Just like an expert in a subject canít go to the movies or watch television and not comment on the inaccuracies when the area of their expertise is discussed (one has only to watch me rail at the media when I see them try to present ďhistoryĒ ó where my formal education and training was honed), so one who makes games cannot merely play but must analyze every game he plays. I feel compelled to find the essence, the very soul of each game I delve into and try to remember encountering that soul just as other would try to remember any pleasant person they shared some hours with.

What Iím after in the games that I help make, whether itís one of my own titles or the myriad games still in the works to whom I solicit my (often undesired) advice, is to help create better games. Thatís what gets me up in the morning. Knowing that I have another chance to help put better games out there. Games that will encourage people to delve further into our hobby and not give it up after a horrible gaming experience. Games that might stand the test of time and be fondly remembered (if not played) long after Iím rolling dice in the hereafter. A game (or book or play or movie) is a monument to those who made it, and I want to leave monuments that will be enjoyed in the replaying for as long as people are interested in games. Itís a tall order, but itís a blessing I must count ó to be able to have the chance to help build these monuments on a daily basis.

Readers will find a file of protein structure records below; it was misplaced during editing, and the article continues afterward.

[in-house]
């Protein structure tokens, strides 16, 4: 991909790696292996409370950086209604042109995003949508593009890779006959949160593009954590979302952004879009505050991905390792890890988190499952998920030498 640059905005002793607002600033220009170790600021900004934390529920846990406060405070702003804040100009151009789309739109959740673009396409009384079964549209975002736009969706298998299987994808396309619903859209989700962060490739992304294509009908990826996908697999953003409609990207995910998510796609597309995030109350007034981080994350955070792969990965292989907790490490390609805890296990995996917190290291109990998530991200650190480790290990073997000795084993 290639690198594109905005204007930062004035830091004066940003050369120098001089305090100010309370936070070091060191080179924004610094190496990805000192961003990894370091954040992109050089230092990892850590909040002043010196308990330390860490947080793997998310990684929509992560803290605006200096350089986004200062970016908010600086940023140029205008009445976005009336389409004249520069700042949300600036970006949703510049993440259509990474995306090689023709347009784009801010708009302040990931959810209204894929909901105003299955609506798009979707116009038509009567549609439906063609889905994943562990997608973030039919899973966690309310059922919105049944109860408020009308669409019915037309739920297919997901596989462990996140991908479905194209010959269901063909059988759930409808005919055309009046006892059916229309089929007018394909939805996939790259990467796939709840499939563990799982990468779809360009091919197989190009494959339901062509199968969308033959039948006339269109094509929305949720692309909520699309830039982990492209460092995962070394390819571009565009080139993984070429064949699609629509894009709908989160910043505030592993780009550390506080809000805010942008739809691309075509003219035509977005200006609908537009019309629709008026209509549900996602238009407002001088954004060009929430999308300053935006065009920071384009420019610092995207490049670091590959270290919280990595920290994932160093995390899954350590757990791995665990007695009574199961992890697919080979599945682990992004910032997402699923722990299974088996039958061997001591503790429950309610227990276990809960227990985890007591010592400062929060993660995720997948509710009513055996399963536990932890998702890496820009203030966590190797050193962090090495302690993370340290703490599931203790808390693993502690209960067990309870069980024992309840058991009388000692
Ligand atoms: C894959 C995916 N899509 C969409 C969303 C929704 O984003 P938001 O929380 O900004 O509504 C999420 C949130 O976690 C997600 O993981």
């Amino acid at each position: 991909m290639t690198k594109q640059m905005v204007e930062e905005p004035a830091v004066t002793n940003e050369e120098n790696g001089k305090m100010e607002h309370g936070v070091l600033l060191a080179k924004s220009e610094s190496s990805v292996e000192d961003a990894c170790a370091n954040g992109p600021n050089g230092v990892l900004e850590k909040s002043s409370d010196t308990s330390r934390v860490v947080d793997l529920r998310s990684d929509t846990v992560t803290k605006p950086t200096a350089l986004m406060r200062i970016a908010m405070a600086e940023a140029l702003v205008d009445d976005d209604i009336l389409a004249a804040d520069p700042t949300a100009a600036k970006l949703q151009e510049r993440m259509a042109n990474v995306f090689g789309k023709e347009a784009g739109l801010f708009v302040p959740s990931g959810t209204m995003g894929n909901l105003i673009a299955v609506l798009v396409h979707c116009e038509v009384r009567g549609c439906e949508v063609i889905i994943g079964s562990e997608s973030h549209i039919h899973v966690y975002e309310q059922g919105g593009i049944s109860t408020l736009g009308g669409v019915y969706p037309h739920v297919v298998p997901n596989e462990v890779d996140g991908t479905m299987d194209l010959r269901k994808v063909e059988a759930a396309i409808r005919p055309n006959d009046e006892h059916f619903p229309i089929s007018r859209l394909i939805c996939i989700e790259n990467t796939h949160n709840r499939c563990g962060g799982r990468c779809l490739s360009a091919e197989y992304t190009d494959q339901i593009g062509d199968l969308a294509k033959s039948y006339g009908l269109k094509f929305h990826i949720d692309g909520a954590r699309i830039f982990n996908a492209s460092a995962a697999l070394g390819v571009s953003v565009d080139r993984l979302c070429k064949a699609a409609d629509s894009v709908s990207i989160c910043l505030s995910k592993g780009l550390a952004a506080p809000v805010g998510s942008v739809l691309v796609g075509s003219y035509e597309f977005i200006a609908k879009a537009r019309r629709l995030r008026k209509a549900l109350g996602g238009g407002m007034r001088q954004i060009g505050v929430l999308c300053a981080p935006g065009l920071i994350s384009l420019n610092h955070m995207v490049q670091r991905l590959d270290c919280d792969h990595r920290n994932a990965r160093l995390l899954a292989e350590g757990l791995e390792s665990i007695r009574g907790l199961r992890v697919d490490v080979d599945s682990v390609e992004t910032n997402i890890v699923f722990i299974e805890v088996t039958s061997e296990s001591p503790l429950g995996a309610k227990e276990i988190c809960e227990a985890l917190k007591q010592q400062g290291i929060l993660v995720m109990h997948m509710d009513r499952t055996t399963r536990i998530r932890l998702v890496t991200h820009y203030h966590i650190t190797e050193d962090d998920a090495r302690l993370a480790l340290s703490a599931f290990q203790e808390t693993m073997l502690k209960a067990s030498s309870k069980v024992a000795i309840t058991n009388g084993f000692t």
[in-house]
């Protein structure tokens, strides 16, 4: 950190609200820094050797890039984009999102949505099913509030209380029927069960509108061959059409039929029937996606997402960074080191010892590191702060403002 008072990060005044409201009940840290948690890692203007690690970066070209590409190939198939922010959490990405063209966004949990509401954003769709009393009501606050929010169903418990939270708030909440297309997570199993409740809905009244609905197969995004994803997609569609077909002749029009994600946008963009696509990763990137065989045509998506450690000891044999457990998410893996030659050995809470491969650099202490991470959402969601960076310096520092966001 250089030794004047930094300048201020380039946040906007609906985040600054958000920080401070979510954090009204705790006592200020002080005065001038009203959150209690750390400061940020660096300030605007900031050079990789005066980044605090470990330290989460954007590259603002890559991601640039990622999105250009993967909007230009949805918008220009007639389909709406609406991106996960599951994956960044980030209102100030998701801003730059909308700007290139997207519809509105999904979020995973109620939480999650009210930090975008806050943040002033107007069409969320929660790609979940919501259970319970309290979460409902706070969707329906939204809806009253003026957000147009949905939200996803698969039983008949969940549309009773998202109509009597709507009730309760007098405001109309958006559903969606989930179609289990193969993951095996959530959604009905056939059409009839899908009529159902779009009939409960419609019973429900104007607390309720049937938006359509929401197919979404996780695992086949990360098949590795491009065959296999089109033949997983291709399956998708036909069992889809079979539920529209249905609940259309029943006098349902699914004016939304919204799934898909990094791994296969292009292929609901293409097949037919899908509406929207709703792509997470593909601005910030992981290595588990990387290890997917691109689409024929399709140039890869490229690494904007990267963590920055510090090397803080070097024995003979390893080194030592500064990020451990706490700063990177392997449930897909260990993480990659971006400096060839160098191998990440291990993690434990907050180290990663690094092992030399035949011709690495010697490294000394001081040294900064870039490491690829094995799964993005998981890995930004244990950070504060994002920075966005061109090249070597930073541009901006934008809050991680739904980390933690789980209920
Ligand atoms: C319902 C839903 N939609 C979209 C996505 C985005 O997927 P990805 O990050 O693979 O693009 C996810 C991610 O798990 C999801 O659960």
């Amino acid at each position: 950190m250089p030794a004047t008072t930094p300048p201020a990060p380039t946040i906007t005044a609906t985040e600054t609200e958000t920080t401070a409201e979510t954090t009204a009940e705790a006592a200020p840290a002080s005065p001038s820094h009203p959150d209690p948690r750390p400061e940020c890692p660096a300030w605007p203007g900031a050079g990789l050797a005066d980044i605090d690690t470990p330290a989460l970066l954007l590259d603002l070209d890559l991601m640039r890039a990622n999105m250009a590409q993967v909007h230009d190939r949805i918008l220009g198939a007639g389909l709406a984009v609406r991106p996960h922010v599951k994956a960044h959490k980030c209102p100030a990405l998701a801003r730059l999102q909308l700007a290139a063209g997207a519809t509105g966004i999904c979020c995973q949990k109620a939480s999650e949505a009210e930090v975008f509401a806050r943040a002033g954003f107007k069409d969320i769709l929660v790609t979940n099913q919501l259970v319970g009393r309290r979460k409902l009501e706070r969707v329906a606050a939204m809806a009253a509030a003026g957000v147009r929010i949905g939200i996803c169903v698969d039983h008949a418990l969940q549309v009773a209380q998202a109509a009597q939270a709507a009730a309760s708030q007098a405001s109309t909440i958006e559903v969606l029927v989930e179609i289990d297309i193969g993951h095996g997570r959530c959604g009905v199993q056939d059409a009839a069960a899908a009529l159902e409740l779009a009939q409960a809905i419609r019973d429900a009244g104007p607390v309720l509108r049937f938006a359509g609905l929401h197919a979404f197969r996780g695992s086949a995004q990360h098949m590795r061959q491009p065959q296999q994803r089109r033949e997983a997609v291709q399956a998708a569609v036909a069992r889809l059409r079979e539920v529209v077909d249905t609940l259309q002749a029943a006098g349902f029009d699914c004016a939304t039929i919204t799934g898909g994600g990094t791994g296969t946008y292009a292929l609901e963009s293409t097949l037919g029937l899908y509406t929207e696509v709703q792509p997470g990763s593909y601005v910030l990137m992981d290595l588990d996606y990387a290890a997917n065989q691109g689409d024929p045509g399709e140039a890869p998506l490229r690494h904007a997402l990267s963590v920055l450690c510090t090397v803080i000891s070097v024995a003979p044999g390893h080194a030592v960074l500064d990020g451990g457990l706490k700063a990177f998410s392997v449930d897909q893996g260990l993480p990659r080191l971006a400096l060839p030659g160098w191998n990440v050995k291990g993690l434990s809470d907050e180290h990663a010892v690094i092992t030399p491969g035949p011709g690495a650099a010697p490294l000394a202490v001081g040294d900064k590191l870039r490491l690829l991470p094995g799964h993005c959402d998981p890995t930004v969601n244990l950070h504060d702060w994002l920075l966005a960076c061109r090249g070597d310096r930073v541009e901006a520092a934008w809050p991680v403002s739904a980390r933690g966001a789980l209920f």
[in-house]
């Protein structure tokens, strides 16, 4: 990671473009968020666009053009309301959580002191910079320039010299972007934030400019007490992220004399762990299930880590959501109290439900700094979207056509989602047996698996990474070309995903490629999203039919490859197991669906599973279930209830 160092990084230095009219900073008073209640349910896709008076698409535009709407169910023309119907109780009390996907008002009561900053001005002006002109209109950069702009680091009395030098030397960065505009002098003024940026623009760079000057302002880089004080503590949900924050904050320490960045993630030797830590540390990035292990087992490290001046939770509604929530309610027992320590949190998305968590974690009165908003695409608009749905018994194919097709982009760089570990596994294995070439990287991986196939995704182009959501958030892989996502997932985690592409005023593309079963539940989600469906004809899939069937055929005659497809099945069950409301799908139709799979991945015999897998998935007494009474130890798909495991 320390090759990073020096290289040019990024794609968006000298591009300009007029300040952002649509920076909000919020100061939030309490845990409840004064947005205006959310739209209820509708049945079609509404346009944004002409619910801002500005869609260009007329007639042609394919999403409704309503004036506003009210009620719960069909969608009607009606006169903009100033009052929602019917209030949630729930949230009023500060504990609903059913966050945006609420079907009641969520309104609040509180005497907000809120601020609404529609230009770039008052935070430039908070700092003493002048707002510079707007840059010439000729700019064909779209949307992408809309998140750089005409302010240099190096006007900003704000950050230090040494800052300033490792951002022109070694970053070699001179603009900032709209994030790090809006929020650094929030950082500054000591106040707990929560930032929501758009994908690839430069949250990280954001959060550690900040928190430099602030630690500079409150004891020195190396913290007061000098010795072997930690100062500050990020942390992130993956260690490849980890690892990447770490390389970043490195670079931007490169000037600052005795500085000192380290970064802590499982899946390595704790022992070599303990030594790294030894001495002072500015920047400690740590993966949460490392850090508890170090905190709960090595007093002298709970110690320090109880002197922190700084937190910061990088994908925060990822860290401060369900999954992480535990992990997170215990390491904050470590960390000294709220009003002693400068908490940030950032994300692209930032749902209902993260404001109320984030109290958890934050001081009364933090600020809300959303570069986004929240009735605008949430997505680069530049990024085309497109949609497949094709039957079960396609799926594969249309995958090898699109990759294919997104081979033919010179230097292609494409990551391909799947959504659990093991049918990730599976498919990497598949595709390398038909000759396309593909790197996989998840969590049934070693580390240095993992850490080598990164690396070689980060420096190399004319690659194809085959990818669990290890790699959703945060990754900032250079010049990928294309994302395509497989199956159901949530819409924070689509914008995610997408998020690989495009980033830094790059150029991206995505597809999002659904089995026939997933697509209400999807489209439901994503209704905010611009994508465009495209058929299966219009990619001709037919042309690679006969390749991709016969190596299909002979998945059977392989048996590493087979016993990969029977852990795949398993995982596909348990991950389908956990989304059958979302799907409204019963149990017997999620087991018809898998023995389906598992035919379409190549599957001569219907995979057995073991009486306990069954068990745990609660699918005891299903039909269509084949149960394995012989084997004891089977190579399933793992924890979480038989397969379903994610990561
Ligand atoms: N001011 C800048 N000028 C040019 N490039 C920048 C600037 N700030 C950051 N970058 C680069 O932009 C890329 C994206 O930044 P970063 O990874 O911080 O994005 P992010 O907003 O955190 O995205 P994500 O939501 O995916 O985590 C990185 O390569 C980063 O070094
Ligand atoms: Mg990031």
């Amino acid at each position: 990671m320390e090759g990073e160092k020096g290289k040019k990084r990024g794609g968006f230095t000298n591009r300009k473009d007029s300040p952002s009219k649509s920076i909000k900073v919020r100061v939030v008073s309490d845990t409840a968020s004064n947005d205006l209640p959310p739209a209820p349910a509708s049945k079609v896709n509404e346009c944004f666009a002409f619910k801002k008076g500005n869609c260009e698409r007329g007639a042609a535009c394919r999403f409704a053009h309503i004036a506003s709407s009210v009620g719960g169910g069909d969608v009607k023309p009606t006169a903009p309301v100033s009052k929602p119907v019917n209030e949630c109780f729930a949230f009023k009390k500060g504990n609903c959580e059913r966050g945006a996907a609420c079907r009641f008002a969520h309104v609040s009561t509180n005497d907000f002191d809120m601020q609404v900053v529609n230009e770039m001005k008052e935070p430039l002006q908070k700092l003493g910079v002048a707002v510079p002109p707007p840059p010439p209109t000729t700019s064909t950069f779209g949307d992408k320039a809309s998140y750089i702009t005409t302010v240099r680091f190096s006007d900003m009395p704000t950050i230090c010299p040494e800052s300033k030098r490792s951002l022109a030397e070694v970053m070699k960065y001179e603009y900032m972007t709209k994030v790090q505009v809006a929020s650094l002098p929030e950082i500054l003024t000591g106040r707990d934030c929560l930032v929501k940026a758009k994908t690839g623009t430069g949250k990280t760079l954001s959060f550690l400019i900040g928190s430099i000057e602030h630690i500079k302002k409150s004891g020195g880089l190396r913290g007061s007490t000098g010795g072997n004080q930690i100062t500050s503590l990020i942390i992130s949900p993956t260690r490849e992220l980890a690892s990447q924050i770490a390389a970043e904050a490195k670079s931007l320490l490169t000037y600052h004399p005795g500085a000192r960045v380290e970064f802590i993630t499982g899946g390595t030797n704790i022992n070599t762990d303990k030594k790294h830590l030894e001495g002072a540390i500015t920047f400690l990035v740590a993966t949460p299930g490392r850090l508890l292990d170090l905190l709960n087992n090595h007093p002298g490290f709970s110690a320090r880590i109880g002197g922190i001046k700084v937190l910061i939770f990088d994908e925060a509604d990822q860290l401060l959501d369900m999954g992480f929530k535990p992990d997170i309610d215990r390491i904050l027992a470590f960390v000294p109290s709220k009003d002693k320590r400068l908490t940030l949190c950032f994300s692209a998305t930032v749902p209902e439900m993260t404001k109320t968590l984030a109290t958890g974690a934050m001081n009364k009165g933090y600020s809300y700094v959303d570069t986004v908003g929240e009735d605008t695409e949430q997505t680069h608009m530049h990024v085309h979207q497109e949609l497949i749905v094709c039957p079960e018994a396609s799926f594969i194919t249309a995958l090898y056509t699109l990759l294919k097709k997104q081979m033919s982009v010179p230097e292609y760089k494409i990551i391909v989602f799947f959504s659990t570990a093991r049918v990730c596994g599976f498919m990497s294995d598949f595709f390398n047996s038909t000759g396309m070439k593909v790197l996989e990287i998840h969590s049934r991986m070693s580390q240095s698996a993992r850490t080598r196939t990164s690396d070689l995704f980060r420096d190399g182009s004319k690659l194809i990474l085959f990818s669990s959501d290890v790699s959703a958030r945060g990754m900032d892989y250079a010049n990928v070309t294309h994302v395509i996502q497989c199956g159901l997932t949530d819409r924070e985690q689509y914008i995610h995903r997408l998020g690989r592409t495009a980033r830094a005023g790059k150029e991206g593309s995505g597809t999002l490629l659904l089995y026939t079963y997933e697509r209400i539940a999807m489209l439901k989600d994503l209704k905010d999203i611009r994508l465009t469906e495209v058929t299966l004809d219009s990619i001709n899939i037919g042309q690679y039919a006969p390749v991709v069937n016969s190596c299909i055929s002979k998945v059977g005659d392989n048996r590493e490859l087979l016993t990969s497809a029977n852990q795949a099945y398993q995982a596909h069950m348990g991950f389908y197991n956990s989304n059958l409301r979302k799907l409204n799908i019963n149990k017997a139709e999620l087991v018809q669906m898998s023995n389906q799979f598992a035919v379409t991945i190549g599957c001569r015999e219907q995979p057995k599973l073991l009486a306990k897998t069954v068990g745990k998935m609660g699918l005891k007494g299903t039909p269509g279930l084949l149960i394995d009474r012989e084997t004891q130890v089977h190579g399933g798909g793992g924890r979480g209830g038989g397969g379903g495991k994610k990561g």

It Takes All Kinds

Finally, there are the ďgamers.Ē Thatís you. You have made me rich. Not by buying my games and lining my pockets with gold. (My name is not Sid Meier, and the rest of us in game design donít have ďrich and famousĒ contracts.) No, youíve made me rich by sharing these articles with me. The greatest blessing of all to being a game designer, and the single biggest joy that I receive from this job every day, is hearing from the nice people Iíve met through gaming, and smiling knowing that Iím touching lives in a positive way of friends Iíve yet to meet. Every thoughtful comment, every considered criticism, and even the occasional word of praise that comes to me from my fellow gamer is why Iíll never quit. Iíve made so many great friends and good acquaintances (and you know who you are) and will make so many more (of course, you donít know who you are yet) that every ďdown sideĒ to working among gamers pales in comparison. With such friends, I feel that all things are possible.

So, let me offer you all the Seasonís best, from one crotchety old game designer to you special people out there that play games. I do most humbly and sincerely thank you for the immeasurable joy youíve added to my life, and I will work hard each day to try to return it back to you ten-fold with the best games that I can help create for you to enjoy. God bless you one and all!

Alan Emrich is the former Strategy Games Editor at Computer Gaming World magazine, has written several computer game strategy guides, and has designed and developed several published board, card and computer games since the 1970s.